DDP528F7: The gaps between myofibers can be repaired by co-injection of normal FKRP mRNA with MO2 but not all human mutant alleles. Co-immunostaining of 4 dpf fish co-injected FKRP mRNA with anti MHC (green) and anti laminin (red). (A) Control MO2. (B) Human normal FKRP mRNA co-injected fish. (C) FKRP MO2 injected fish. (D) Human mutated FKRP mRNA (L276I) co-injected fish. (E) Human mutated FKRP mRNA (C318Y) co-injected fish. (F) Human mutated FKRP mRNA (A455D) co-injected fish. Bar: 50 µm. In control and human control mRNA co-injected fish, the myofibers are adjacent at myosepta (arrows in A and B); however, FKRP morphant has the gap between myosepta (arrowhead in C). In L276I mutant fish, the gap is also narrowed (arrow in D). In C318Y and A455D mutant fish, there still remain gaps similar to that found in FKRP morphant fish (arrows in E and F).
Mentions: In FKRP morphant embryos, the distance between the myosepta was reduced and the gap between myofibers was greater. To examine the nature of the protein structure at the gap, myofibers in mutant fish were examined by immunostaining with anti-MHC and anti-laminin. In control and human normal FKRP mRNA co-injected fish, the myofibers were adjacent at myosepta (Fig. 7A and B). The gaps between myofibers that were found in FKRP morphants (Fig. 7C) were also reduced with the injection of normal human FKRP mRNA (Fig. 7B). The length of myofibers was of similar size to that seen in control (Fig. 7A). Using the L276I mutant allele, the gap was reduced compared with FKRP morphants alone and the other two mutant alleles, C318Y and A455D (Fig. 7D). In C318Y and A455D mutant alleles, the gap was still wide and myofibers were disturbed (Fig. 7E and F) similar to that seen with the FKRP morphant alone.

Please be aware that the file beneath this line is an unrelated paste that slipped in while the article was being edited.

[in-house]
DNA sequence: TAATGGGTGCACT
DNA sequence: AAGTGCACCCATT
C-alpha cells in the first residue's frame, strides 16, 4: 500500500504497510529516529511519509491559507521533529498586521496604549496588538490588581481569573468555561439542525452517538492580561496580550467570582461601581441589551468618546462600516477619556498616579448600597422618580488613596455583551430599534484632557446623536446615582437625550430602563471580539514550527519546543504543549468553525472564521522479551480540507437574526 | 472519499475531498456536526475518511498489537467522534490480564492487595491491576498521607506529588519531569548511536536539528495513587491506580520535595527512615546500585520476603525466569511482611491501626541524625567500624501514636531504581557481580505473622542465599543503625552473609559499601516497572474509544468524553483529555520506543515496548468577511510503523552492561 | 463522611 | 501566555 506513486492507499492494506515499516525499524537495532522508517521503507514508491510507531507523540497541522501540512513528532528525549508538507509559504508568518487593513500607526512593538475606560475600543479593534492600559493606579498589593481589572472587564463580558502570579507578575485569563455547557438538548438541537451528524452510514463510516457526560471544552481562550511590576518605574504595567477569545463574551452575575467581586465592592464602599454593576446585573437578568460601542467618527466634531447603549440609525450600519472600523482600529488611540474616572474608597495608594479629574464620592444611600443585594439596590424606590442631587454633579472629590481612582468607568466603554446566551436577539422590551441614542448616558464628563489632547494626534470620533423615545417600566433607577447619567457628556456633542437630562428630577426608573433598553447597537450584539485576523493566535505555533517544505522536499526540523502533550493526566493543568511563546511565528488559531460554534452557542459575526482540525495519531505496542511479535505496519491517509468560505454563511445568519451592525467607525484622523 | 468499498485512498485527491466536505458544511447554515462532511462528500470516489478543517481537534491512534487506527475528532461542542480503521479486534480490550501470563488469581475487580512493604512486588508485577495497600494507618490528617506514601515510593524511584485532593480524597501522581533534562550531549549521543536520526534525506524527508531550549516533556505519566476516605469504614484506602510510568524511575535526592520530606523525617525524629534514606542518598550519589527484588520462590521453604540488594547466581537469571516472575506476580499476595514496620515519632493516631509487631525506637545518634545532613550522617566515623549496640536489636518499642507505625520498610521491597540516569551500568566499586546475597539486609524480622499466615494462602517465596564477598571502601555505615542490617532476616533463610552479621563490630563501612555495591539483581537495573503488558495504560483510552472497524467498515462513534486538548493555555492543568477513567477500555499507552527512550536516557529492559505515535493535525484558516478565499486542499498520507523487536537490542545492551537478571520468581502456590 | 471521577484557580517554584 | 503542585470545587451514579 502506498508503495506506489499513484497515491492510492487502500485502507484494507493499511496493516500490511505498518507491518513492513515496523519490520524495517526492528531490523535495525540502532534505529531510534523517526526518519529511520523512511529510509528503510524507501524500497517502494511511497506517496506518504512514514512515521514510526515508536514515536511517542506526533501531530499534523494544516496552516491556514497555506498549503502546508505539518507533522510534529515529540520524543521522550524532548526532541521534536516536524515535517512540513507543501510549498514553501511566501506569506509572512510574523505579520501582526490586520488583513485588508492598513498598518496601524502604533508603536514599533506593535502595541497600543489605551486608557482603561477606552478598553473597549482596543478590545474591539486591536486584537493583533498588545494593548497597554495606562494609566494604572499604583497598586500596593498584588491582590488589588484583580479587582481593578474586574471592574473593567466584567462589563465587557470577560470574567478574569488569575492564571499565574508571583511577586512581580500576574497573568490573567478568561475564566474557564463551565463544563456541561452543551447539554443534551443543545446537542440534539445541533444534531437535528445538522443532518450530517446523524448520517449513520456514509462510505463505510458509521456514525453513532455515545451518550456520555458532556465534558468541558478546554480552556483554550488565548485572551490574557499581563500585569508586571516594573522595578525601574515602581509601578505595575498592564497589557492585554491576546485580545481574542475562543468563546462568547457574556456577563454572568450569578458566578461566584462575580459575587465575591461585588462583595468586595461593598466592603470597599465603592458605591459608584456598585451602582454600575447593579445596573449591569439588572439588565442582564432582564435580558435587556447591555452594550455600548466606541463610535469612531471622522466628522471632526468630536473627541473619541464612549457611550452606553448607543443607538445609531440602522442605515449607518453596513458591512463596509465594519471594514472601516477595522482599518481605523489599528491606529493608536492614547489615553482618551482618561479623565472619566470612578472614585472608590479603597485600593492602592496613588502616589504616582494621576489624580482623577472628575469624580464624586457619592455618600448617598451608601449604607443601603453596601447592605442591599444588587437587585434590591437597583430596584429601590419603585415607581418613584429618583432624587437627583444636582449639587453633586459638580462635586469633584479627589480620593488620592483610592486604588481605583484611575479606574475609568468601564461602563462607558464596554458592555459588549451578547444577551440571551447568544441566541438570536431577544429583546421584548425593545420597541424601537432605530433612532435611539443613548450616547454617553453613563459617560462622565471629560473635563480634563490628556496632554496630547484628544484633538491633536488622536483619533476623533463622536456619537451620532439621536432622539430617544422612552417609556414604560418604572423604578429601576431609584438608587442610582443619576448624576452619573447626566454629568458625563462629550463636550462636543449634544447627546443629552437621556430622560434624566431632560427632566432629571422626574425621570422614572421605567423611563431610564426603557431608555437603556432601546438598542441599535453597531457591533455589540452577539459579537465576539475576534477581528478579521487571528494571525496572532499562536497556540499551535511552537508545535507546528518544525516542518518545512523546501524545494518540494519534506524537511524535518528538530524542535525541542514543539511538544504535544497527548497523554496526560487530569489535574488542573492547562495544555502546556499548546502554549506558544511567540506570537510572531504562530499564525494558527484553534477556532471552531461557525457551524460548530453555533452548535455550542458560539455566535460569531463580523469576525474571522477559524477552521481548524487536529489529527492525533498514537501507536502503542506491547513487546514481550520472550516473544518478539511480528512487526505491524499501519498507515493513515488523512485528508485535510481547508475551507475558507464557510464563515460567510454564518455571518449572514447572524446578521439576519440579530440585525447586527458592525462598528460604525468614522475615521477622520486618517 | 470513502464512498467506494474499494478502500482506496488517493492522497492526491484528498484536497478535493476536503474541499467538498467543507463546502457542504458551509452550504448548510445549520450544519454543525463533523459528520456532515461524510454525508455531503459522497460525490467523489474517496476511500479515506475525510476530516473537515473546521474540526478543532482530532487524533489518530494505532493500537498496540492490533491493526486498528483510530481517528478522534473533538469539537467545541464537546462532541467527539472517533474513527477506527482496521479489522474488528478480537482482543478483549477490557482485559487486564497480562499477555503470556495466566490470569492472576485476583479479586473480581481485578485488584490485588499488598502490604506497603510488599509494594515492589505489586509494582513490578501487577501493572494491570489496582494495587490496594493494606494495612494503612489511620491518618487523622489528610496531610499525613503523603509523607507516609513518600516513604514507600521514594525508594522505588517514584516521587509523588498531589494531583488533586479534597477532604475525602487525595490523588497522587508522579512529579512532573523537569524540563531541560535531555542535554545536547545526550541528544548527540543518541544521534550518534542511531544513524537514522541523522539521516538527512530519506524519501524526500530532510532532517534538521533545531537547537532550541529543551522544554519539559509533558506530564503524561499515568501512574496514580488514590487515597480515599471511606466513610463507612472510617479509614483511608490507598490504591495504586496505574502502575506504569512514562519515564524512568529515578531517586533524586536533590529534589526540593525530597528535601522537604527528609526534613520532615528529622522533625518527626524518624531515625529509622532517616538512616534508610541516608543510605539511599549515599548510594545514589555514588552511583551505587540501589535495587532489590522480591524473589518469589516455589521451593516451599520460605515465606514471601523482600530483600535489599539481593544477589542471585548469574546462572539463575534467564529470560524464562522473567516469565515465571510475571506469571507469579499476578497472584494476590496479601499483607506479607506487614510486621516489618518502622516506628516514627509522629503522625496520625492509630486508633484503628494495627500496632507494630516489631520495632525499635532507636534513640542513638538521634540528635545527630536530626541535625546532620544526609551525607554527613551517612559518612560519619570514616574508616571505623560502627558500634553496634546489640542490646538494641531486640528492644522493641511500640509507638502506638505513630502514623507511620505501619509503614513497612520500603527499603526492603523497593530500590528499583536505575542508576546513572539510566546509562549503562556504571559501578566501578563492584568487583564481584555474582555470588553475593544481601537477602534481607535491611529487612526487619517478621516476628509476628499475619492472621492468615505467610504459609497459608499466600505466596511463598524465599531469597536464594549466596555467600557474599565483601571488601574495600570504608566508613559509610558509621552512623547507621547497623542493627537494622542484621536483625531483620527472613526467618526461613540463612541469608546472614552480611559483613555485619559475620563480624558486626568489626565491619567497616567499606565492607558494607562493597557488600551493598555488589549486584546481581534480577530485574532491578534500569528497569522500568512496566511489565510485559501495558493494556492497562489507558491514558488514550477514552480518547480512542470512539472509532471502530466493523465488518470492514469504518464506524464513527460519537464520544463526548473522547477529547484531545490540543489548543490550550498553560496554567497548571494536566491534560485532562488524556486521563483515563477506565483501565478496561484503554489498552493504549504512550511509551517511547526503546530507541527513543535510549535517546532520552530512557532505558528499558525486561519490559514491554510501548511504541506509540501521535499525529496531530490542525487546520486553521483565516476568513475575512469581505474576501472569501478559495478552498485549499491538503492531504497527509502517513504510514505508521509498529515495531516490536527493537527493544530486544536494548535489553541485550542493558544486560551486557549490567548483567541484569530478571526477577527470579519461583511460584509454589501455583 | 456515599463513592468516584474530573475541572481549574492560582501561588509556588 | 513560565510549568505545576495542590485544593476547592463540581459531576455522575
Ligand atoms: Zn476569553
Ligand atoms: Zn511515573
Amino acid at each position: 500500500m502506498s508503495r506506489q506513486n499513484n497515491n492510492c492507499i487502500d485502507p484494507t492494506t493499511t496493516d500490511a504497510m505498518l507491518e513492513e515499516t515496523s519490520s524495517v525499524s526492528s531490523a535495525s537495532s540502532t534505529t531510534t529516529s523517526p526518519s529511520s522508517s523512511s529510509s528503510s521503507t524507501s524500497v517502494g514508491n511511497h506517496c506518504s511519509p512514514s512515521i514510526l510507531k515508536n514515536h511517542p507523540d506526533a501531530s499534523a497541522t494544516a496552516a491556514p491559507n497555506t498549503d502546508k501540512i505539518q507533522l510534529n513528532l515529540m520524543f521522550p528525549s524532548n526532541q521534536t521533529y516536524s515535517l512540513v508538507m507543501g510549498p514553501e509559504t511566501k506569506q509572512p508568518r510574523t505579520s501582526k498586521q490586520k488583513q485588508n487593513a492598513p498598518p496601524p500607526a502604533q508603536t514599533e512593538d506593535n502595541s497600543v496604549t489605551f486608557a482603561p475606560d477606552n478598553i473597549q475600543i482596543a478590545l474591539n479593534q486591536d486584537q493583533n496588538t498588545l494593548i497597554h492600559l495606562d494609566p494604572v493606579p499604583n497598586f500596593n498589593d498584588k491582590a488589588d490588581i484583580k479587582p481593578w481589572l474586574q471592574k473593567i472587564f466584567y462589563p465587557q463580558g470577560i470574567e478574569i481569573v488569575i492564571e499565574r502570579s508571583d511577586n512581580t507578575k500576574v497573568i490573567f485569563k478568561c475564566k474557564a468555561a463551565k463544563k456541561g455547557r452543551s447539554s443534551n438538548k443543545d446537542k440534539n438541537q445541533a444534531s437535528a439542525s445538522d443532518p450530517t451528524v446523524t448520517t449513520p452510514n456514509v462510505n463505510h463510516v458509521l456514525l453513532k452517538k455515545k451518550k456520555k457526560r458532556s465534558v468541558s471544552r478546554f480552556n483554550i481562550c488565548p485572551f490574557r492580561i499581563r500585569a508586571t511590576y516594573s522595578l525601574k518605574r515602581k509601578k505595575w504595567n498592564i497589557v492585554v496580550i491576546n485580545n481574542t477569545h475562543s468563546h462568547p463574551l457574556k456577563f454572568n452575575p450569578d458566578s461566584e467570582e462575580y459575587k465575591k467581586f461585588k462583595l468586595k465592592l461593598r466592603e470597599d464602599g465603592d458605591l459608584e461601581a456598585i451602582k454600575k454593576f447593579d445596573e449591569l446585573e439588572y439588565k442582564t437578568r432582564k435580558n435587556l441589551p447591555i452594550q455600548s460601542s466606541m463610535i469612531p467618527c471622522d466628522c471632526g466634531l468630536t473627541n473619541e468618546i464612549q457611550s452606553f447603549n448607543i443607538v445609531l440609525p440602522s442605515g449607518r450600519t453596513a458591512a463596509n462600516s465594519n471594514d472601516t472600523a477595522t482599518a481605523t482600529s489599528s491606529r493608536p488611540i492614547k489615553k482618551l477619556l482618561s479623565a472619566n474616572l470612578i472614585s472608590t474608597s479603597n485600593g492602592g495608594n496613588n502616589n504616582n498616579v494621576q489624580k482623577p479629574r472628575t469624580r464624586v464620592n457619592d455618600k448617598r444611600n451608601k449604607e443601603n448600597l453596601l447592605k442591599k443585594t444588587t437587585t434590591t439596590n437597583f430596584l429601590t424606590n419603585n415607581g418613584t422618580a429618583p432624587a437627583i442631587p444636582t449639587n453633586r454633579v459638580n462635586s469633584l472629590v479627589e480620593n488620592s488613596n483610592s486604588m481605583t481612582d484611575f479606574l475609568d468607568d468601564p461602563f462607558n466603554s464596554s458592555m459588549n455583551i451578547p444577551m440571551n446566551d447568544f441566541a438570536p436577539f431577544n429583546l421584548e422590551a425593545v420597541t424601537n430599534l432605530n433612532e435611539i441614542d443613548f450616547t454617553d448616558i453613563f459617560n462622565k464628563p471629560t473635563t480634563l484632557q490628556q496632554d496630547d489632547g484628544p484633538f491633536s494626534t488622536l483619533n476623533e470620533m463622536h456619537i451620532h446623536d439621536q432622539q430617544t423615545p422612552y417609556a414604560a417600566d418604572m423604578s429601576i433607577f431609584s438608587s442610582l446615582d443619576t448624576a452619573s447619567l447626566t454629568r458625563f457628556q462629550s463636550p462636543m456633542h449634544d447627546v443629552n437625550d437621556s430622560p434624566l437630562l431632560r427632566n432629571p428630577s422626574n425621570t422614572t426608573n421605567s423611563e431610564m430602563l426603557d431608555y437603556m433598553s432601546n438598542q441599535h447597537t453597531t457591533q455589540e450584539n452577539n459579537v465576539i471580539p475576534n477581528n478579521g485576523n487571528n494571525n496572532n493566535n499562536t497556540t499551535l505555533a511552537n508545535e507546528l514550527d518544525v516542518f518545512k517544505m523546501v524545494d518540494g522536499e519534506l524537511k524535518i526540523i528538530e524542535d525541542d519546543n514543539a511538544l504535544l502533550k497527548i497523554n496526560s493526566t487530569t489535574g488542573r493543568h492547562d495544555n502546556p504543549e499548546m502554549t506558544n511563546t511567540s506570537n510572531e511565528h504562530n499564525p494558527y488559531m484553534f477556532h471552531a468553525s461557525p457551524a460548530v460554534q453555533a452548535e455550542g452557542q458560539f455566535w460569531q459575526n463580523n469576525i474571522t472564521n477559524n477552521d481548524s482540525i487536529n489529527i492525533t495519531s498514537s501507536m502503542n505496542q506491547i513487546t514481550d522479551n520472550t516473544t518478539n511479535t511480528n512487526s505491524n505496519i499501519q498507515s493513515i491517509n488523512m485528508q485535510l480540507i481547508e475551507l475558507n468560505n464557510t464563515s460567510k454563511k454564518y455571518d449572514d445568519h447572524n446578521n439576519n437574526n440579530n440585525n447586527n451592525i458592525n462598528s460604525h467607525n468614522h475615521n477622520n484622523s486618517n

Bottom Line: Downregulating FKRP expression in zebrafish by two different morpholinos resulted in embryos which had developmental defects similar to those observed in human muscular dystrophies associated with mutations in FKRP.Additionally, they were found to have a reduction in alpha-dystroglycan glycosylation and a shortened myofiber length.Co-injection of the human FKRP mRNA containing causative mutations found in human patients of WWS, MDC1C and LGMD2I could not restore their phenotypes significantly.